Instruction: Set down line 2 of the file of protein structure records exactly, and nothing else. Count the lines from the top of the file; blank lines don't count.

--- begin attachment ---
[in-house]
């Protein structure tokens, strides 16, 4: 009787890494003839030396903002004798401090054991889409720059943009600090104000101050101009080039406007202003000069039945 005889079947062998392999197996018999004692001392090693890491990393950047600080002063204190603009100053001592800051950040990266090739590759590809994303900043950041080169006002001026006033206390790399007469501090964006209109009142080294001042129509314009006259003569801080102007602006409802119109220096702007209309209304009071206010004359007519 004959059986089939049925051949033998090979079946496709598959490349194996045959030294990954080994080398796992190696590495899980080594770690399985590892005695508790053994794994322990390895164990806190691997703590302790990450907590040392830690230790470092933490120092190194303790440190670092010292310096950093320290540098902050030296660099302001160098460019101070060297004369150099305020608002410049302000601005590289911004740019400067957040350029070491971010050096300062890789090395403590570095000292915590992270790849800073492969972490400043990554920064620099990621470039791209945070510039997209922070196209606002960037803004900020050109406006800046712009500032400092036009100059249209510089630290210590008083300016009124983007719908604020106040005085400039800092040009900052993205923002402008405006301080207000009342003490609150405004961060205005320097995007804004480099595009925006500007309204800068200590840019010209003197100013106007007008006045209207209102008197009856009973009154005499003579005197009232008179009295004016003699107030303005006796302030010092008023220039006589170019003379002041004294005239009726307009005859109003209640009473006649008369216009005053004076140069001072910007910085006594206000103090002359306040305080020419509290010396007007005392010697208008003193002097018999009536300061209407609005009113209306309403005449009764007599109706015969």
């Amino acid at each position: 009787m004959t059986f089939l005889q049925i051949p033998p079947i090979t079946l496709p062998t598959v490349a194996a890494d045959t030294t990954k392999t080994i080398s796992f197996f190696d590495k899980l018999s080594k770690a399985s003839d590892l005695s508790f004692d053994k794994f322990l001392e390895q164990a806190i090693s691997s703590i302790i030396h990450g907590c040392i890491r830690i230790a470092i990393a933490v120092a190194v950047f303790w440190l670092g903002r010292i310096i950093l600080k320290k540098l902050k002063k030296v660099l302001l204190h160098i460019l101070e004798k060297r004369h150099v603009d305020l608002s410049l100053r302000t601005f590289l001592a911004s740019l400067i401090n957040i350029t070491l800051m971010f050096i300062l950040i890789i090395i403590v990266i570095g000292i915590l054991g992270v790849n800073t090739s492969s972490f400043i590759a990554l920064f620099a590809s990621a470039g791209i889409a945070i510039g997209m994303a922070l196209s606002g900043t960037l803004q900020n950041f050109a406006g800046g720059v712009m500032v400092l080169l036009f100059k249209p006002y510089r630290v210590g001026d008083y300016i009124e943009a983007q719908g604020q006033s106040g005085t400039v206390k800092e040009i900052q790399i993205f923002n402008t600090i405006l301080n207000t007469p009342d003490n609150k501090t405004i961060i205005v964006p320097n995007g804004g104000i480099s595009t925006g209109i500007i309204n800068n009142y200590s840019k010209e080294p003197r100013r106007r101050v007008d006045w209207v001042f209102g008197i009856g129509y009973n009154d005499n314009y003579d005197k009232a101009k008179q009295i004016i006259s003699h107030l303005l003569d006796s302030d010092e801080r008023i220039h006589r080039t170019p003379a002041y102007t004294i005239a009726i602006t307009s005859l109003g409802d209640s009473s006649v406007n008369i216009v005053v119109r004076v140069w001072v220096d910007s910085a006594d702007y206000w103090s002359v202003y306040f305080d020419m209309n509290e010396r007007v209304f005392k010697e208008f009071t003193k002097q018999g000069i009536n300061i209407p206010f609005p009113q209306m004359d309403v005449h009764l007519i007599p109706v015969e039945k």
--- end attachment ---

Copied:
């Protein structure tokens, strides 16, 4: 009787890494003839030396903002004798401090054991889409720059943009600090104000101050101009080039406007202003000069039945 005889079947062998392999197996018999004692001392090693890491990393950047600080002063204190603009100053001592800051950040990266090739590759590809994303900043950041080169006002001026006033206390790399007469501090964006209109009142080294001042129509314009006259003569801080102007602006409802119109220096702007209309209304009071206010004359007519 004959059986089939049925051949033998090979079946496709598959490349194996045959030294990954080994080398796992190696590495899980080594770690399985590892005695508790053994794994322990390895164990806190691997703590302790990450907590040392830690230790470092933490120092190194303790440190670092010292310096950093320290540098902050030296660099302001160098460019101070060297004369150099305020608002410049302000601005590289911004740019400067957040350029070491971010050096300062890789090395403590570095000292915590992270790849800073492969972490400043990554920064620099990621470039791209945070510039997209922070196209606002960037803004900020050109406006800046712009500032400092036009100059249209510089630290210590008083300016009124983007719908604020106040005085400039800092040009900052993205923002402008405006301080207000009342003490609150405004961060205005320097995007804004480099595009925006500007309204800068200590840019010209003197100013106007007008006045209207209102008197009856009973009154005499003579005197009232008179009295004016003699107030303005006796302030010092008023220039006589170019003379002041004294005239009726307009005859109003209640009473006649008369216009005053004076140069001072910007910085006594206000103090002359306040305080020419509290010396007007005392010697208008003193002097018999009536300061209407609005009113209306309403005449009764007599109706015969």